This would have been an account of yet one more bat whose fate was sealed, due to an unfortunate encounter with “Tanglefoot Bird Repellant,” had it not been for kind-hearted Jennifer Michaelis, who was leaving a store in Weatherford, Texas, in August and noticed two children pouring water over something small and alive on the ground. She took the time to inspect their activities and saw the tormented creature was a struggling bat covered in a thick, sticky substance that resembled molasses. The bat was completely incapacitated. She cautioned the children to stop what they were doing and immediately went inside a “Big Lots” store to retrieve a box in which to put the bat. It was then she found out that the manager of Big Lots had placed bird repellant along the top edge of the building to keep the pigeons from roosting on the building.
Glue traps and sticky repellants of any kind do great harm to wildlife. Tanglefoot in particular is an insidious product which causes great suffering, incapacitating wildlife, and necessitates immediate first aid intervention. Animals get the Tanglefoot onto their beaks and in their mouths, causing them to suffocate, dehydrate, or slowly starve to death. The company who makes the product claims: “Tanglefoot Bird Repellent is a nondrying, non-toxic compound or paste that adheres to all types of surfaces while remaining sticky.”
The bat that Jennifer Michaelis rushed to place in our care had glue over her eyes, her limbs; every inch of her delicate body was drenched in the gooey substance and to make it worse, since she had contact with the ground, dirt and debris became part of the goop that was covering her.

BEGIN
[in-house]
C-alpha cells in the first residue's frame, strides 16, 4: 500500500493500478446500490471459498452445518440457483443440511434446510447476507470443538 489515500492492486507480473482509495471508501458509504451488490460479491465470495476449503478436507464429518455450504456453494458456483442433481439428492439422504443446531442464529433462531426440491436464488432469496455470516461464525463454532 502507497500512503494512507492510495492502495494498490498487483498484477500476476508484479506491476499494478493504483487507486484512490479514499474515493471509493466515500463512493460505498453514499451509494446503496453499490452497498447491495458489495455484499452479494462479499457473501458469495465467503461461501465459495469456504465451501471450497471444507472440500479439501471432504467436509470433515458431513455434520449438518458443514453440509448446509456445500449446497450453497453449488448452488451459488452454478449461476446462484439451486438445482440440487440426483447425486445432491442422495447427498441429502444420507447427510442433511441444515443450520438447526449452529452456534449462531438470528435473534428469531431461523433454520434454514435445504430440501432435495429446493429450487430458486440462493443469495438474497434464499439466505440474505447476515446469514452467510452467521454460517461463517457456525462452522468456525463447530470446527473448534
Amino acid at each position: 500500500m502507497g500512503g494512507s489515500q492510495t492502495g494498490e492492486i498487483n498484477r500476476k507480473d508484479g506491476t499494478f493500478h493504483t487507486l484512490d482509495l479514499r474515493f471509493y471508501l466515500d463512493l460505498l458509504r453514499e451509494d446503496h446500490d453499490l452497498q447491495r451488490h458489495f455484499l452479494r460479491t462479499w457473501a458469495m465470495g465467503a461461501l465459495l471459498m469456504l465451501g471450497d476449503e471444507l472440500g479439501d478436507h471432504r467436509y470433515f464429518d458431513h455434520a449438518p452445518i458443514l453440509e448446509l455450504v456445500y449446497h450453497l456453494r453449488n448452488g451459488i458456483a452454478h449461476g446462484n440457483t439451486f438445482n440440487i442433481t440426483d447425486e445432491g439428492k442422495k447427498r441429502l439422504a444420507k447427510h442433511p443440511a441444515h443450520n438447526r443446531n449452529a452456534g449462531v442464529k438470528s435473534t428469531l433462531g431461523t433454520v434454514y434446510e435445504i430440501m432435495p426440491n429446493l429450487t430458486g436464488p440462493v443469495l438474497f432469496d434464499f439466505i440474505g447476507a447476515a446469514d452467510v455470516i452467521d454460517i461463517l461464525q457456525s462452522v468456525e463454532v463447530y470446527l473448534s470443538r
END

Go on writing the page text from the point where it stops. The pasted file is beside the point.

Repeated applications of vegetable oil were applied to remove the adhesive, followed by bathing with Dawn liquid detergent. In all, over the course of two days, the bat was oiled and bathed eleven times. Additionally some of the goo remained on her neck and muzzle creases which required seven more baths to those areas.
We asked Jennifer if she wished to name the bat she saved, and she chose to name her Sarah, after her daughter, who is a bat enthusiast. Thank you, Jennifer, for saving Sarah and driving 45 minutes each way to bring her to us for medical treatment.
Note: You can help prevent bats and birds from untimely deaths from glue traps and adhesive bird repellants. Please write to Big Lots and encourage them to stop using these products, and please encourage them not to sell any type of glue traps for mammals.
Big Lots Corporate Headquarters
300 Phillipi Road
Columbus, OH 43228Please also write to the makers of Tanglefoot and let them know their product is cruel and causes great suffering and death to wildlife:The Tanglefoot Company
314 Straight Avenue, S.W.
Grand Rapids, MI 49504-6485
Fax: (616) 459-4140